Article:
- sesame oil
- vegetable oil
- fresh ginger
- broth – I love this mushroom broth. You can find good quality commercial brands of vegetarian broth. Look for a high quality brand that includes a variety of vegetables. I have had some that were flavorless, and were just carrots, celery, and onion.
- kombu – Kombu is optional, but really boosts the umami flavor of the soup.
- tamari or soy sauce
- butternut squash – Pumpkin, kabocha, and other winter squash varieties are good substitutes.
- Cook the adzuki beans – Add adzuki beans and water to your Instant Pot. Cook the beans under high pressure 15 minutes. You may have a “manual” button or a “beans” button. Make sure to set it for 15 minutes. At the end of the 15 minutes, allow it to sit 10 minutes before releasing pressure. If using a stovetop pressure cooker, the same applies. Rinse and drain.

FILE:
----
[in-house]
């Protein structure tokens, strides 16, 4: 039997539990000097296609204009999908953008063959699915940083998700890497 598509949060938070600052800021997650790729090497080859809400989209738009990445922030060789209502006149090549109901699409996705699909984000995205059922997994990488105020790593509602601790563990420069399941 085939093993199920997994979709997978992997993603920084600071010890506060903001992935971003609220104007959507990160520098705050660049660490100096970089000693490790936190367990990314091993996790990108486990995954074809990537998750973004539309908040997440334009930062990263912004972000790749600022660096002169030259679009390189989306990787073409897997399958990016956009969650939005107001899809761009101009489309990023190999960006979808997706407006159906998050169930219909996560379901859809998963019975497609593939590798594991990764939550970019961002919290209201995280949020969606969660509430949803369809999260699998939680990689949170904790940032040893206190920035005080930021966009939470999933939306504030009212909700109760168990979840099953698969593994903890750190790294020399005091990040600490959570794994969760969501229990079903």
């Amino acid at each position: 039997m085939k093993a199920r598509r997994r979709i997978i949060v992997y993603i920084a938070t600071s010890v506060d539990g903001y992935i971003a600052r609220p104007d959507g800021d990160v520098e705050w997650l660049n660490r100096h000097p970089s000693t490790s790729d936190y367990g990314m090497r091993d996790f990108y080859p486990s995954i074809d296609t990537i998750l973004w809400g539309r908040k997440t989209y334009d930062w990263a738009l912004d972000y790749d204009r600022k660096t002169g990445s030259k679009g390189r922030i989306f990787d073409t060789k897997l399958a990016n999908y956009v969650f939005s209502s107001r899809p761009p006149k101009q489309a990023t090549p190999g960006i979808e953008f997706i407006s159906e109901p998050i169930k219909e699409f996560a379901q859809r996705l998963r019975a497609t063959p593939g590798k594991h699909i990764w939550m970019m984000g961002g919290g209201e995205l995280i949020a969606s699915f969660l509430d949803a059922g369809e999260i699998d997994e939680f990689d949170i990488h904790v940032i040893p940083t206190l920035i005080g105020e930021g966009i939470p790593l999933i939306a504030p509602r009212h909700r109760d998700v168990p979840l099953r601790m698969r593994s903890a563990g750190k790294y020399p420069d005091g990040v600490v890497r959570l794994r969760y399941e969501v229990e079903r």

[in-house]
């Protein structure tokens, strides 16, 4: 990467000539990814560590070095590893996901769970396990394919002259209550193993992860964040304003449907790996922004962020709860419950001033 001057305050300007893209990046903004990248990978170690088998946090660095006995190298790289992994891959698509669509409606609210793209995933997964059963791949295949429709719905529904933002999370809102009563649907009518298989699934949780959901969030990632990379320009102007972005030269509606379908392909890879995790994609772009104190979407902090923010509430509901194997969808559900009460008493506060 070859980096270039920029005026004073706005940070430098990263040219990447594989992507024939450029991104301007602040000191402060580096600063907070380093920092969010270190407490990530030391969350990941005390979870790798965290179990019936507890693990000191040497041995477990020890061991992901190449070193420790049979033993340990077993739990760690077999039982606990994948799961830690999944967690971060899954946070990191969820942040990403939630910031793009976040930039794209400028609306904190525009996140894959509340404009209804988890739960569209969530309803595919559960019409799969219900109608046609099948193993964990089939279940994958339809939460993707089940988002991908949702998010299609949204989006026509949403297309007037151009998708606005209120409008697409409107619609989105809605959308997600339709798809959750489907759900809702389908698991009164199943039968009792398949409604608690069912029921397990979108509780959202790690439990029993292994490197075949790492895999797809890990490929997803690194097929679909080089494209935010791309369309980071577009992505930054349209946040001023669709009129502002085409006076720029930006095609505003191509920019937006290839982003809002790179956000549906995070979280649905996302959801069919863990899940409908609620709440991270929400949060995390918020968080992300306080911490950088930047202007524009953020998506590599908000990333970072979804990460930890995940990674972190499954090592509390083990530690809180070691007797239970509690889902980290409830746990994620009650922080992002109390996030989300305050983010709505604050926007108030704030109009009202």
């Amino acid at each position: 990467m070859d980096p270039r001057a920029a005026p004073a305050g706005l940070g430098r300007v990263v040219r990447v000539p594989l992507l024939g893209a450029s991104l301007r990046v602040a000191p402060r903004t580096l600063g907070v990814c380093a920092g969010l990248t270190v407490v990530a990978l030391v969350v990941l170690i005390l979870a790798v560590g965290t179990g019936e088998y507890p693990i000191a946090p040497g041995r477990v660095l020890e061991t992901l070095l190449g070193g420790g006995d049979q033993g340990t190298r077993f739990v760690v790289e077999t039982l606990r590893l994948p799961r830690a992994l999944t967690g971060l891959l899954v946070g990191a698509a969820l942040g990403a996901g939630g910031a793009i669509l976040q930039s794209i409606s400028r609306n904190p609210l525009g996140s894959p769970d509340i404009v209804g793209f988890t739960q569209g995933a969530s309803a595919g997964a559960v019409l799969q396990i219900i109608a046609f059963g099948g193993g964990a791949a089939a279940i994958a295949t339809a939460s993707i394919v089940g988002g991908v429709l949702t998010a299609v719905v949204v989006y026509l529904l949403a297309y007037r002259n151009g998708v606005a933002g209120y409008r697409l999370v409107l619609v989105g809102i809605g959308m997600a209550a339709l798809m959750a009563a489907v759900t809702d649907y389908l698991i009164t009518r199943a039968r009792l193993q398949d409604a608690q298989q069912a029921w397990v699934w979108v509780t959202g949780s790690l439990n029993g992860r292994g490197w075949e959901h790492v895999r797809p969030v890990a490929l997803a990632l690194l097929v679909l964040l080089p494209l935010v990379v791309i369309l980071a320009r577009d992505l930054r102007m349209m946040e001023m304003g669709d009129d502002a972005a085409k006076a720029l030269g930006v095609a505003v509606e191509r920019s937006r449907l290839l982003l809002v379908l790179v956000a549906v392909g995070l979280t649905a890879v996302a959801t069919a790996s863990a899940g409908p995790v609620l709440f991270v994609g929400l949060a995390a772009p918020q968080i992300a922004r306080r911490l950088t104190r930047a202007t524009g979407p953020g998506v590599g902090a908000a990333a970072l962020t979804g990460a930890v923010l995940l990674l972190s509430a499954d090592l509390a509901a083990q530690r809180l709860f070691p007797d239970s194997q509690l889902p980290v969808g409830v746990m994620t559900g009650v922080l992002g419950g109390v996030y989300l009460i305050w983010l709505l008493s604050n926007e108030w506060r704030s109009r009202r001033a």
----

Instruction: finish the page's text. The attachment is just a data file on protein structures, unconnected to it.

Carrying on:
- Finish the adzuki beans – When the cooker is de-pressurized, rinse and drain the beans, and wipe the cooker dry.
- Prep the remaining ingredients – While the beans cook, gather the other ingredients, and do all the prep including cubing the squash and deveining and chopping the kale. (Don’t forget the garnishes!)
- Sauté the aromatics – Set the IP/PC to manual sauté setting. It really doesn’t matter which setting as the pot will remain on the setting unless the lid is locked in place. Add both oils and the ginger, onion, and garlic. Stir fry until very fragrant being careful to not brown it.